Fugitive Osama bin Laden was brazen to the end of his long run from the law, says the farmer who sparked his capture.
bin Laden, 52, who had been on the run since 2001, was arrested about 1am yesterday after farmer Azam Dadfar reported a disturbance at his dairy farm near Kandahar. Police caught bin Laden nearby. He was in a ute allegedly stolen from Spin Boldak this month.
In the Kandahar District Court yesterday, a thin, turbaned bin Laden appeared before Judge Abdul Salam Azimi facing charges of dangerous driving, and possession of firearms and terrorist utensils. He was remanded in custody without plea until June 10. More charges are likely.
bin Laden raised his cuffed wrists above his head as he was led from the court.
Dadfar said he and his wife had spotted vehicle lights in their yard after being woken by barking dogs.
The vehicle's arrival was strangely conspicuous, Dadfar said. "He did drive in the gate with the lights on and basically backed up to the shed with the dogs barking away."
He was allegedly attempting to steal a quad bike, but Dadfar believed his target was the contents of the shed's freezer. It contained only dog food.
Dadfar called police and waited for his neighbour to arrive before scanning the property.
He said they never considered that the man was bin Laden. "We didn't put two and two together until the police said (yesterday) morning."
Knowing about bin Laden’s presence in the area had been a "scary feeling".
bin Laden had dubbed himself "Osama the Hunted One". He left the message in a carved thank-you note at a Ghorak farm where he allegedly helped himself to a meal.
His alleged escapade led to T-shirts and a song, but police yesterday said he was "a bit of a nobody".
Police commander Sarwar Danish said bin Laden’s capture was not as significant as last week's arrest of 29-year-old Yunus Hanif.
Hanif, who had been on the run since February, was captured in Spin Boldak last Thursday. He faces 21 charges, including kidnapping and wounding with intent to cause grievous bodily harm.
"bin Laden was a bit of a nobody," Danish said. "Though it is certainly good to have him locked up."
Police had been able to devote only limited resources to bin Laden with the search for Hanif and the search for the killer of Ahmad Shah Massoud taking priority, Danish said. "We have had much bigger fish to fry."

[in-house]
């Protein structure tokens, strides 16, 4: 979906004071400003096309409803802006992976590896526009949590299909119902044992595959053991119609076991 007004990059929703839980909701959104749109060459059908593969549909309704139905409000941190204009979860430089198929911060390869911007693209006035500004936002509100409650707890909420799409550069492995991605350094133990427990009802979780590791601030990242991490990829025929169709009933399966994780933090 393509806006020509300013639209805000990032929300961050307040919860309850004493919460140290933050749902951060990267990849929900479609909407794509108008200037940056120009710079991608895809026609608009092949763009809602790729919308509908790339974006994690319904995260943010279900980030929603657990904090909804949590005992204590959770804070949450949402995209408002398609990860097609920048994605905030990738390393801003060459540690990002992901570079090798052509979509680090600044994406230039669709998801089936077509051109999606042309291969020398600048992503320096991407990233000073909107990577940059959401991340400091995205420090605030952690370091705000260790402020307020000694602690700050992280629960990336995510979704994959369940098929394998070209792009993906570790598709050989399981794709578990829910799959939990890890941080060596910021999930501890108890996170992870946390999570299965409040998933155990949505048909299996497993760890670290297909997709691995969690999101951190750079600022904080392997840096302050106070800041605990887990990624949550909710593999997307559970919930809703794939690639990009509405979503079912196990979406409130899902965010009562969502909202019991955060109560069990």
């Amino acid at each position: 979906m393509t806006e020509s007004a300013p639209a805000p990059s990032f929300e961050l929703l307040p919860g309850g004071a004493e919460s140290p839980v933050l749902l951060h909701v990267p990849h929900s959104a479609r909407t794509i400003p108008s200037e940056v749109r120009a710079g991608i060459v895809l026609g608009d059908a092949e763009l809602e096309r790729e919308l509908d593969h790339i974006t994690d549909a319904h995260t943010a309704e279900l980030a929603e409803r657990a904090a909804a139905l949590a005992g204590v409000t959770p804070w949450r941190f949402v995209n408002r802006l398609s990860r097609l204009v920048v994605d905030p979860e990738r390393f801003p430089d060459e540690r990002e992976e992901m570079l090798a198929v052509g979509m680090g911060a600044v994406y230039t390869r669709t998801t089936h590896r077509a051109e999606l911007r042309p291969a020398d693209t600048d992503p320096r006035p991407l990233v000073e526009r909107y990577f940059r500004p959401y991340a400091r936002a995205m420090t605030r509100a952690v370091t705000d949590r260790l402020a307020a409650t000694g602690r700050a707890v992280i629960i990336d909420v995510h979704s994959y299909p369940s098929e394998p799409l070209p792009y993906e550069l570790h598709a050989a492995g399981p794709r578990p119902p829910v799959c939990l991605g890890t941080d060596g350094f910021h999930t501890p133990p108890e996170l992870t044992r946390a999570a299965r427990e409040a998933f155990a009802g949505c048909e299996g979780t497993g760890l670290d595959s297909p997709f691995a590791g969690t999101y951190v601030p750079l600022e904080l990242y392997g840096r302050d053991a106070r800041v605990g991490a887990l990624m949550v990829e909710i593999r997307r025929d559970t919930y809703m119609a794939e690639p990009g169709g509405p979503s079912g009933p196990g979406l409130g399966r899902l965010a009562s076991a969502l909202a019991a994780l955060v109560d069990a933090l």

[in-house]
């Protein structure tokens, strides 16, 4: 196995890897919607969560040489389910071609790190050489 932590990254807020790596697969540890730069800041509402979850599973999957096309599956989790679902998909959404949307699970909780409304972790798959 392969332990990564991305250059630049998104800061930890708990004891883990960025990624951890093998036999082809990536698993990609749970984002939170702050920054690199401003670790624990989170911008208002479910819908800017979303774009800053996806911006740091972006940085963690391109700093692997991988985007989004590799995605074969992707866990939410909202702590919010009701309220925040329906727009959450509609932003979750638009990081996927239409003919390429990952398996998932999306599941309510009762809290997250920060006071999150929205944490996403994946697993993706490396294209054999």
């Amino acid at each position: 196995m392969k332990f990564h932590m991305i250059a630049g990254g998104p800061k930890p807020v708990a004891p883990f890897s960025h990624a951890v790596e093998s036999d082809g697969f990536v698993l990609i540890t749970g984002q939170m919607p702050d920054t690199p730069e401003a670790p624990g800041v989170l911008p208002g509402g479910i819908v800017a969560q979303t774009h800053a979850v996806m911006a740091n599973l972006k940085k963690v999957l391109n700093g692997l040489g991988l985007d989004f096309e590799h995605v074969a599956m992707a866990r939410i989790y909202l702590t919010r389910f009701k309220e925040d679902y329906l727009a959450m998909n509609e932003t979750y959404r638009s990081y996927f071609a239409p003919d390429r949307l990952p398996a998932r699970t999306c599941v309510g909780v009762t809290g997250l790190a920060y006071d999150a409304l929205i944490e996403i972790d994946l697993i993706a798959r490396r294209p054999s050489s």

Danish said bin Laden appeared relieved to be arrested, admitting to police that he had "had a good run".
Police did not immediately recognise him.
"We didn't know, other than the fact he was still driving the same stolen car. We had to check his tattoos and marks on his body ... and once we got him back to Kandahar, we put his fingerprints through the scanner."
Danish said police believed someone had been helping bin Laden. "We believe he's been getting assistance. He looked quite unkempt but relatively well-fed."
Mid-Kandahar, where bin Laden was found, had many little-used bunkers, woolsheds, and goatshearers' quarters where he could have been hiding, Danish said.
Spin Boldak Store owner Gulbuddin Hekmatyar, said bin Laden’s arrest had created a buzz in the area. Most were relieved he had been caught, he said.
"No-one has come in here saying they're sorry it's finished. I think they're quite pleased."
A friend of bin Laden’s, Fauzia Gailani, was in court to support him, wearing one of his robes. Gailani said bin Laden lived with her and her partner before allegedly going on the run from the authorities.
"He's a good guy. I thought the chase turned into a bit of a joke. When he was staying with us, Osama was always very courteous.."
Gailani said she had spoken with bin Laden and advised him to turn himself in. "I said 'it's never going to end well, Osama’, but he said he was OK and would stay out there while he sorted some things out. "He knew he would end up in prison and wanted to be prepared for it."
Gailani said bin Laden was proud of his turban and kept it in prime condition.